Use format #2 for asteroids that have a minor planet number, but have not yet been officially named. Asteroids with more than one provisional designation will have one of those designations indicated as the principal one. If an asteroid has only one provisional designation, it is considered the principal provisional designation for name string creation purposes.

Use format #3 if the asteroid has not yet received a minor planet number, referencing it by its principal provisional designation and providing one other provisional designation as a cross-reference.

Use format #4 for those cases where the target is an asteroid that has only a single provisional designation attached to it. This is likely to be rare in archival data.


  1. (2309) Mr. Spock
  2. (12528) 1998 KL31
  3. 2015 AQ230 (2010 GS119)
  4. 2015 AA23

In general, asteroids will have a target <type> value of Asteroid. If there is more than one <type> value appropriate to your target, use additional <type> attributes. The dual-nature object 95P/1977 UB (Chiron) [(2060) Chiron], for example, should have two types listed: Comet and Asteroid.


Note: Use the form described below for dual-nature objects for comets that behave like asteroids for part of their orbits.

Comet name strings are fairly complex and not easy to summarize in a simple format statement, so instead we'll list the constituent pieces in the order they are used:

1. Periodic Comet Number Omit this element if the comet does not have a periodic number assigned.
2. Comet Type Letter All comets have a designated type, which will be one of these letters followed by a slash ('/'):
P    Periodic comet
C    Non-periodic (or very long period) comet
X    Comet with an undeterminable orbit
D    Comet that is known to be destroyed or has disappeared

Note that the comet type may change for some objects as time passes. On occasion even D/ comets have reappeared.

3. Principal Discovery Designation This may be a comet designation, or for comets that looked like asteroids on first discovery, it might be an asteroid provisional designation. In either event, when there are multiple provisional or discovery designations associated with a single comet, the Minor Planet Center will designate which of the designations is considered the principal one. That is the designation that should be used here.
4. (Name) The name assigned to this object, enclosed in parentheses. For comets this name can change, sometimes retrospectively, as objects thought lost are recovered, or things that originally looked like asteroids start behaving like comets. Comet names are not required to be unique, and there are many comets that share a name and must be differentiated by their principal discovery designations.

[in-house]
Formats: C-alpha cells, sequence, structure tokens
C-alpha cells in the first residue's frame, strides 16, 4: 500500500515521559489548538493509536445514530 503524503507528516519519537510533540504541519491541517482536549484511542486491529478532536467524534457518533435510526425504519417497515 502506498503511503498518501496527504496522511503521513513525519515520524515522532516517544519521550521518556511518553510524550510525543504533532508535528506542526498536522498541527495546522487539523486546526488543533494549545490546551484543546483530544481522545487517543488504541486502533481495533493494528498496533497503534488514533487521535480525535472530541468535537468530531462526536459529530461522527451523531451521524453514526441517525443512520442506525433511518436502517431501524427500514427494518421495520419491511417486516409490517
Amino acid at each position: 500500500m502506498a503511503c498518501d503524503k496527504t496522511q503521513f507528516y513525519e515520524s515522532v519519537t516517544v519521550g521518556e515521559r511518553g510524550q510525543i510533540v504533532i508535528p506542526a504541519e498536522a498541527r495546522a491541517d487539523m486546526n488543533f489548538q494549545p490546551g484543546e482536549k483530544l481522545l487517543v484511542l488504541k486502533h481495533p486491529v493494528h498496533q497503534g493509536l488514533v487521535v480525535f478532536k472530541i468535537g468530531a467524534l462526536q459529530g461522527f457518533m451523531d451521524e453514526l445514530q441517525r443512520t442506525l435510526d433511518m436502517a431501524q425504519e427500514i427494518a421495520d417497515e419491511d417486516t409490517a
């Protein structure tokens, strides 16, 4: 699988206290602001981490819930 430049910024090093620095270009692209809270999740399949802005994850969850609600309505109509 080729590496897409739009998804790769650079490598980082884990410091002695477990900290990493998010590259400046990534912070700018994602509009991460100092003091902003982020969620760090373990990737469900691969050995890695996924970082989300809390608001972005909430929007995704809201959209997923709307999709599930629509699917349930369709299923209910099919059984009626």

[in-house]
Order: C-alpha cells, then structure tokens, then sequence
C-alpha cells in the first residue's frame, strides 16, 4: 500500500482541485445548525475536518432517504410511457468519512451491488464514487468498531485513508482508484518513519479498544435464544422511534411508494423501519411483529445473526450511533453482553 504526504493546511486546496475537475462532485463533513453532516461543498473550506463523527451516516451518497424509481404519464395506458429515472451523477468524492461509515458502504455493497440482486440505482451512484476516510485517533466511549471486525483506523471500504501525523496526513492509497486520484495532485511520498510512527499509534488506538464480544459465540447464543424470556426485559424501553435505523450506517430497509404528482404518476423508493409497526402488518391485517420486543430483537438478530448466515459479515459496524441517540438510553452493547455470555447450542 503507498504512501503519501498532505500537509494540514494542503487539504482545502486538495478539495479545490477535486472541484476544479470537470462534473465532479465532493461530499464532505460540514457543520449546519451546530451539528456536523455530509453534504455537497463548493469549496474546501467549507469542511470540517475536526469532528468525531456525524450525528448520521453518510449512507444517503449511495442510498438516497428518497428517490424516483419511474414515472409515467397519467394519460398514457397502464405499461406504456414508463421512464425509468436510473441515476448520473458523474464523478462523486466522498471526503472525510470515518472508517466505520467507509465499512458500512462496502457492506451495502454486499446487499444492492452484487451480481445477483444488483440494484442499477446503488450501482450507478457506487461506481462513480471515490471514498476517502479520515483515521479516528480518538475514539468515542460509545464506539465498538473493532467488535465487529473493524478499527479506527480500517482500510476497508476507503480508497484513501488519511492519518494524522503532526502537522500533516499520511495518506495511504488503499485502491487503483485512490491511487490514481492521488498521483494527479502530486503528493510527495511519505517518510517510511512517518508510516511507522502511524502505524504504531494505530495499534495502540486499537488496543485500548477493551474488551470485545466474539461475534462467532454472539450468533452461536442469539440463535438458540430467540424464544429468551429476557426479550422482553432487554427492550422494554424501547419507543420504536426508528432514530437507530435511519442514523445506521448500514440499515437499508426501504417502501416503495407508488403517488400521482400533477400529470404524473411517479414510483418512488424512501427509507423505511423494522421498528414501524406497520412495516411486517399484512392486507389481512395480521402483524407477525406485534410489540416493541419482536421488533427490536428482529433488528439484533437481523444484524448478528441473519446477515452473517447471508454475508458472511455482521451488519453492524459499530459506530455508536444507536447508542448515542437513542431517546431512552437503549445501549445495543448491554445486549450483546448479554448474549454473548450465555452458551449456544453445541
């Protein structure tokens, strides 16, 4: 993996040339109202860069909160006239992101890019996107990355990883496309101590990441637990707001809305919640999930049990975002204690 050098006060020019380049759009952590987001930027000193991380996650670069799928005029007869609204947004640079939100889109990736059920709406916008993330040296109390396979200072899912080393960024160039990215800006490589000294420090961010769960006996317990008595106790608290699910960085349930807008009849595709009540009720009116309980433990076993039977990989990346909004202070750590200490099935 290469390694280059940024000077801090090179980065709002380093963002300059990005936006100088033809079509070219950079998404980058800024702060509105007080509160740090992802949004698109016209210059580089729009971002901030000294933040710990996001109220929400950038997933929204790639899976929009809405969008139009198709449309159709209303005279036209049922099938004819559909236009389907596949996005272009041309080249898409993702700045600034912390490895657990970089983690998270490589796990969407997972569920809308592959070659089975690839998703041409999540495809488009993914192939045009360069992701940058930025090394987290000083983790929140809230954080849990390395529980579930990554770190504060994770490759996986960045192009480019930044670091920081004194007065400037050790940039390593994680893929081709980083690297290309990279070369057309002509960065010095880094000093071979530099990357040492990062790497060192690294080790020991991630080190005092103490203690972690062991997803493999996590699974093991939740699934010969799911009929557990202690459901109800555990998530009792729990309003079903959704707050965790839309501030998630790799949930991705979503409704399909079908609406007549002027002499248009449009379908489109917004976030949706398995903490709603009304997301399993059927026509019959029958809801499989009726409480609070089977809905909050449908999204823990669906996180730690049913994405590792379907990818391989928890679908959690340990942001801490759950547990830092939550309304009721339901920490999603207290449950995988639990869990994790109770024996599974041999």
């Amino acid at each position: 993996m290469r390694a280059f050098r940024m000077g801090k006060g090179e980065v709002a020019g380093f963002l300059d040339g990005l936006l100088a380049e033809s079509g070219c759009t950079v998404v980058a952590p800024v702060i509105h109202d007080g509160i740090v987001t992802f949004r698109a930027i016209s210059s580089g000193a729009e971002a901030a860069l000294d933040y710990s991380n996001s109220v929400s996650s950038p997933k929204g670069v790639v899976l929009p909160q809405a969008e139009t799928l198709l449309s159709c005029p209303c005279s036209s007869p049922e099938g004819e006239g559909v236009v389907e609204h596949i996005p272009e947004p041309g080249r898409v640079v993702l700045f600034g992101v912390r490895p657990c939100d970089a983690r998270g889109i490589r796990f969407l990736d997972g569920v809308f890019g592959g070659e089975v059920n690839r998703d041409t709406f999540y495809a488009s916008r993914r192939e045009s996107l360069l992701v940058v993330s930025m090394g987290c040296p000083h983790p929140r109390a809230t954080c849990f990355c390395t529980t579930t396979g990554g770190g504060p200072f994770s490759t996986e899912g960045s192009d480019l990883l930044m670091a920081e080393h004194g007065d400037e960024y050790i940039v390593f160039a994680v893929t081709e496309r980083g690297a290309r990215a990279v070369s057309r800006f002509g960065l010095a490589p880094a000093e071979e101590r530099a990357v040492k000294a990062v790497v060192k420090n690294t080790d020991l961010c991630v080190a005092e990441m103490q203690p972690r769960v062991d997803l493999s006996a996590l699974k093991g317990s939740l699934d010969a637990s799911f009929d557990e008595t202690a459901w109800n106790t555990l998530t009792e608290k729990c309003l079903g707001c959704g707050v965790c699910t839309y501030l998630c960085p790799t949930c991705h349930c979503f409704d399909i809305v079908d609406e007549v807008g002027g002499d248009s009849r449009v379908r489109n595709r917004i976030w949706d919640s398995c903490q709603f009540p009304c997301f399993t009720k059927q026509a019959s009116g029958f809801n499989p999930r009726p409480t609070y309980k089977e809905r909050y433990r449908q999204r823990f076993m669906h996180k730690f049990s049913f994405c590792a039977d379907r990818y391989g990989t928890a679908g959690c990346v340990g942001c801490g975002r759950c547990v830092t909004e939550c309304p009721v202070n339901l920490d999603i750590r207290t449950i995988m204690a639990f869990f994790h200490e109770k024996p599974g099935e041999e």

Note: Because of the common duplication of comet names and the significance of periodic comets, which can be observed over multiple apparitions, the SBN adds a serial number to the end of comet names for all periodic (P/ type) comets to aid in distinguishing them.


  • 1P/1682 Q1 (Halley 1)
  • D/1993 F2 (Shoemaker-Levy 9)
  • C/2014 XB8 (PANSTARRS)
  • C/2014 Q2 (Lovejoy)

In general, comets will have a target <type> value of Comet. If there is more than one <type> value appropriate to your target, use additional <type> attributes. The dual-nature object 95P/1977 UB (Chiron) [(2060) Chiron], for example, should have two types listed: Comet and Asteroid.

Dual-Nature Objects

For objects that have been recognized as dual-nature - acting like comets for part of their orbit, and asteroids the rest of the time - use a combined namestring form that begins with the comet namestring, and is then followed by the asteroid name string in square brackets.

Note: Periodic comets that retain their asteroid name when they are found to exhibit cometary behaviour will not have serial numbers appended to their names.

Format: comet-namestring [asteroid-namestring]


  • 95P/1977 UB (Chiron) [(2060) Chiron]
  • 133P/1996 N2 (Elst-Pizarro 1) [(7968) Elst-Pizarro]
  • 288P/2006 VW139 [(300163)]

That last case (288P) is a dual-natured object that has not yet received a name either as a comet or as an asteroid, at least as of this writing.

Dual-nature objects will always have at least two <type> attributes included in their Target_Identification: Asteroid and Comet. (Order is not significant.)